You can purchase a card reader that attaches to your cell phone. Make sure it is for your country and currency. Square reader is one card reading option. They will send you a free reader in the mail (at the time of this post) and charge you 2.65% per transaction. If you can swipe the card, even when out of cell service, when the transaction is processed later you are charged the same rate. If you did phone or mail in orders, they do have a higher rate when you enter the credit card number manually. You will have to provide some banking information and personal identification in order to receive your deposits.
Credit cards and the fine print
You have to read your agreement with your provider. They agree to process your transactions but they also have requirements for you. Check the credit card. Does the name match the person? If in doubt, ask for identification. If you are entering the data later, ask for a phone number just in case you can’t read your own writing. Make sure you have your own sales receipt to match the charge on the credit card. It supports your story about what you sold and to whom.
Like I said above, I’ve taken credit and debit for over a decade and not had a problem. I know that others have had challenges. So read your agreement to understand what you are responsible for especially in terms of records and protection of identity information. As an example the Square Reader has 31 different industries that you cannot use their reader for.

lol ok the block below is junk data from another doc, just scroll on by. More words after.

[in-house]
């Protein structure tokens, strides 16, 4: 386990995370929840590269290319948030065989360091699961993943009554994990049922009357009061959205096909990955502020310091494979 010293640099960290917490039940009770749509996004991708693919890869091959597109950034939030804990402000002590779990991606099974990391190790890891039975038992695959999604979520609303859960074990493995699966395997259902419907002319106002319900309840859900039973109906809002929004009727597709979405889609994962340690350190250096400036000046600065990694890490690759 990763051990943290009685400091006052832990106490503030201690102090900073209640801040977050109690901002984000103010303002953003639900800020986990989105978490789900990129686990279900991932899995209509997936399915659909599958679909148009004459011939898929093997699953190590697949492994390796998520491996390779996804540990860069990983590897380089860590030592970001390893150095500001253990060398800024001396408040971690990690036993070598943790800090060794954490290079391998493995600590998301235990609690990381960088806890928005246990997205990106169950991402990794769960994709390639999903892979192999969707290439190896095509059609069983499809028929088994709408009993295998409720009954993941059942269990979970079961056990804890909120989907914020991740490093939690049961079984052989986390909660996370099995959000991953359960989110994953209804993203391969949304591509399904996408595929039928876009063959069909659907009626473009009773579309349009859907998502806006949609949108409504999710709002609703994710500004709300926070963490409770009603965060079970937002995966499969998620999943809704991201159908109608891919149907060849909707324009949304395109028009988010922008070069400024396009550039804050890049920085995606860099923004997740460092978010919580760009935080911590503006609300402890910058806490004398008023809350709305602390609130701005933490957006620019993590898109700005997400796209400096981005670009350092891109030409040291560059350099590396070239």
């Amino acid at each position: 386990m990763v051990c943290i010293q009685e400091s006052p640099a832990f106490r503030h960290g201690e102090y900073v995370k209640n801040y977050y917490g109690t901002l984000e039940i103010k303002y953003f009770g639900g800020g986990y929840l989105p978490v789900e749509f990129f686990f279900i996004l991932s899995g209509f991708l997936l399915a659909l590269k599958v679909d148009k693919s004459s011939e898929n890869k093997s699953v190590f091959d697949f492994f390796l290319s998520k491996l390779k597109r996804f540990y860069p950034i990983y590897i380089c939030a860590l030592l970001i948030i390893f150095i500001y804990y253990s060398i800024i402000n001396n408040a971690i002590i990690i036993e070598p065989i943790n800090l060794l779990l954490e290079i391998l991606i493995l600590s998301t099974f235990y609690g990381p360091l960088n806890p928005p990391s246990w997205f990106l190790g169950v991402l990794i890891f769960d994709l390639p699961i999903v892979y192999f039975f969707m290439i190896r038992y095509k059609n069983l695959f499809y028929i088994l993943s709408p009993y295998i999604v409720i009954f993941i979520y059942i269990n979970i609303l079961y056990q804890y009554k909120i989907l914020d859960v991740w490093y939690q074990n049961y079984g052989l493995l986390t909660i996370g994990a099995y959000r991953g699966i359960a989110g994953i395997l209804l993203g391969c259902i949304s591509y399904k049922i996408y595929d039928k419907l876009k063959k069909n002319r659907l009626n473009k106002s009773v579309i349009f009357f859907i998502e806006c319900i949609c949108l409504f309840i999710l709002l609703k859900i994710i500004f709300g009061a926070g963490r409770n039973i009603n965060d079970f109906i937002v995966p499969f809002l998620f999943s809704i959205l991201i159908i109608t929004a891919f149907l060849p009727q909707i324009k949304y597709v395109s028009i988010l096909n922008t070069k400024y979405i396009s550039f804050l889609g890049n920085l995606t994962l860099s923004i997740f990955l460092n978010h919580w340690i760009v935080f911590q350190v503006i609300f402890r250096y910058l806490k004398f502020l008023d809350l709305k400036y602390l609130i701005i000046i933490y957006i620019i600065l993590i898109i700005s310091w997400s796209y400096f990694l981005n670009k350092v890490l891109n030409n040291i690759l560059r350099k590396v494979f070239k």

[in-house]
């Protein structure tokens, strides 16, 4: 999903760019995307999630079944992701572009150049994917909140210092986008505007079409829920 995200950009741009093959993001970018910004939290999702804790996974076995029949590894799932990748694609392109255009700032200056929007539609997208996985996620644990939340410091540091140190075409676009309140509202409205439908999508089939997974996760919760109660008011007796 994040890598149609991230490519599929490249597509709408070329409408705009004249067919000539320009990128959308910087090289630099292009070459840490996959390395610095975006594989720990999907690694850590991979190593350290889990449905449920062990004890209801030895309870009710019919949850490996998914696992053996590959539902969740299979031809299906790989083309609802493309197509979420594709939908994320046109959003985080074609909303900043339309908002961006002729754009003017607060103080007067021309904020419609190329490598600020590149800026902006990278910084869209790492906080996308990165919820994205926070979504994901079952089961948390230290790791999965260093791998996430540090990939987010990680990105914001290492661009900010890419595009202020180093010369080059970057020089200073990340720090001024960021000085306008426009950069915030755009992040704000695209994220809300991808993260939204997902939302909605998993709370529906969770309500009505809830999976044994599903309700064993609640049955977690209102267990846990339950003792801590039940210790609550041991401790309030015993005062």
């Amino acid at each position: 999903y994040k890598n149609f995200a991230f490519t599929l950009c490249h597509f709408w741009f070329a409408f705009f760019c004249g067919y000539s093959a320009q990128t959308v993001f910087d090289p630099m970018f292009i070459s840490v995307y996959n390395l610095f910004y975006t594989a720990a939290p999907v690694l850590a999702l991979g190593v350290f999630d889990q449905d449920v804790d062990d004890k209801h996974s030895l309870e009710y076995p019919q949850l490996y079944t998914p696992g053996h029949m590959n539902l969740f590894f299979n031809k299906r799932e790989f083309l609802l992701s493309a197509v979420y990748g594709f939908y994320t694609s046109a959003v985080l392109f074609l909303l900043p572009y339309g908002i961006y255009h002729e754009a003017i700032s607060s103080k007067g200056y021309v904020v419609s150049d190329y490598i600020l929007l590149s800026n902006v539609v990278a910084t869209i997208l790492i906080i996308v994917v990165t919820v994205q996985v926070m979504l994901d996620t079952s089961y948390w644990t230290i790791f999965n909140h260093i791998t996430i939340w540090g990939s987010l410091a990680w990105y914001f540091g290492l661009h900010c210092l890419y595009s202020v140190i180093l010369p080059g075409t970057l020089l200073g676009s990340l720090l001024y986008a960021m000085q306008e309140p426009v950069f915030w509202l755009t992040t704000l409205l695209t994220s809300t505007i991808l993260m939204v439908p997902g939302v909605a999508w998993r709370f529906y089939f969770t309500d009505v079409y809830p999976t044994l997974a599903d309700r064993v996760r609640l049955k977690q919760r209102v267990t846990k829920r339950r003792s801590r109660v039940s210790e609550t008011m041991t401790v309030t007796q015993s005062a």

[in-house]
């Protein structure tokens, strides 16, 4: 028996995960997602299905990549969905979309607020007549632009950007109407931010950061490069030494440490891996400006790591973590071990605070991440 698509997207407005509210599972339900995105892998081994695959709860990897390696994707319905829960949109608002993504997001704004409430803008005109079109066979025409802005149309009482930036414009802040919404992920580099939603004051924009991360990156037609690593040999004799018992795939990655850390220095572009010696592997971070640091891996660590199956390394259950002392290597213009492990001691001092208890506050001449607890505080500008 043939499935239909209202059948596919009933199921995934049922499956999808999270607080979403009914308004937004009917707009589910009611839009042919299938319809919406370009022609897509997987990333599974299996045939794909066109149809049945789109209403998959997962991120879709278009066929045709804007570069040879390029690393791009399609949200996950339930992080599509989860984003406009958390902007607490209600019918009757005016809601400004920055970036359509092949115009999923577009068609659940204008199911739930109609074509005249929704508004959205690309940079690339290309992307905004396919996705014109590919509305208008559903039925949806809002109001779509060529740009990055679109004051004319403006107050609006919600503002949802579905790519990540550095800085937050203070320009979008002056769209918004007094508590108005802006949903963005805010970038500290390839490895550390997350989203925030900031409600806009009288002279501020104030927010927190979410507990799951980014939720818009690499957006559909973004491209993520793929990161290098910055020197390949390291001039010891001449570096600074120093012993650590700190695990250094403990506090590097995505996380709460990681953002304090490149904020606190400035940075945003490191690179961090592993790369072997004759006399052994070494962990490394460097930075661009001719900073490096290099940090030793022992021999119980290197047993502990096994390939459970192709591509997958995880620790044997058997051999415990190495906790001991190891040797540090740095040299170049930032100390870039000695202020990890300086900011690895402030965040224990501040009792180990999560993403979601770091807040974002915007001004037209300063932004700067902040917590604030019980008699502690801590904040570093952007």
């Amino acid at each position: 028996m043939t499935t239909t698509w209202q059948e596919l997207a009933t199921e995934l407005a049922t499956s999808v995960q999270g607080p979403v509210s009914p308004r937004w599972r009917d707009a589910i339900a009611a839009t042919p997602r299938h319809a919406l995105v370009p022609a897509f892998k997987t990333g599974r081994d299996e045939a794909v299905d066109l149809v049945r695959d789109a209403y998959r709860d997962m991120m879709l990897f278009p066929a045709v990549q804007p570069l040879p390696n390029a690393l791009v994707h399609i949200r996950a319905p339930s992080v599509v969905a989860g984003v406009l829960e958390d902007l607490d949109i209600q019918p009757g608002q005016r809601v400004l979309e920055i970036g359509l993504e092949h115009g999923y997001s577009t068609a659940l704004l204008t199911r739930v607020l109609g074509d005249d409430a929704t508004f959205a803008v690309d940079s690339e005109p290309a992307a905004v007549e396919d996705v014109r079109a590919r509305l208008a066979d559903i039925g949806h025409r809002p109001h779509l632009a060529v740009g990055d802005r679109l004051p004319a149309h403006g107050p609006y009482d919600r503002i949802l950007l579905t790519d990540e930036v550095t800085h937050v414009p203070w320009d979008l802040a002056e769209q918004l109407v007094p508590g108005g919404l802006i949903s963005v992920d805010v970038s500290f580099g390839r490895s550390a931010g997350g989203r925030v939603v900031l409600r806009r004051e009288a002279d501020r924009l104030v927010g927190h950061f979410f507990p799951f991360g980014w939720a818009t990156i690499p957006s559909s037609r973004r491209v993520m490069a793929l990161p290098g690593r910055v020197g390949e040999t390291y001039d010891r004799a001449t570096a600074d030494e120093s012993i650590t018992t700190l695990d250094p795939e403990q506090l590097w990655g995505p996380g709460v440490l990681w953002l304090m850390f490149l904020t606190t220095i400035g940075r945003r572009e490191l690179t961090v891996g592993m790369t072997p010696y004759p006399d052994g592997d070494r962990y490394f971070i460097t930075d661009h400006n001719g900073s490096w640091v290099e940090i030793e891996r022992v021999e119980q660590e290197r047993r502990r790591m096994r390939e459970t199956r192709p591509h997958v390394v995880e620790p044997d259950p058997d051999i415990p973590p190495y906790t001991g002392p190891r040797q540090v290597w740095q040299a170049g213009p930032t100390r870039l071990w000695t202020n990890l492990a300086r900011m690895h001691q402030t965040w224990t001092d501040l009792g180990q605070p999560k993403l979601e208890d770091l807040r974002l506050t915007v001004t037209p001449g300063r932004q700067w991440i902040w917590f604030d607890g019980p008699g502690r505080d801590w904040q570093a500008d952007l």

Credit and debit cards are a great way to facilitate economic transactions. They are available to the small business and even the part-time craft vendor. They will help you grow your business and increase your reputation with your customers. You have to make your own decision but credit cards are definitely an option worth considering.
Turning For Profit
Thank you for reading this article. It was suggested in a post comment by Leigh Stevens from England. Thanks Leigh for the suggestion. If you have any questions about turning, or the business of turning, please leave me a comment at the bottom of the page.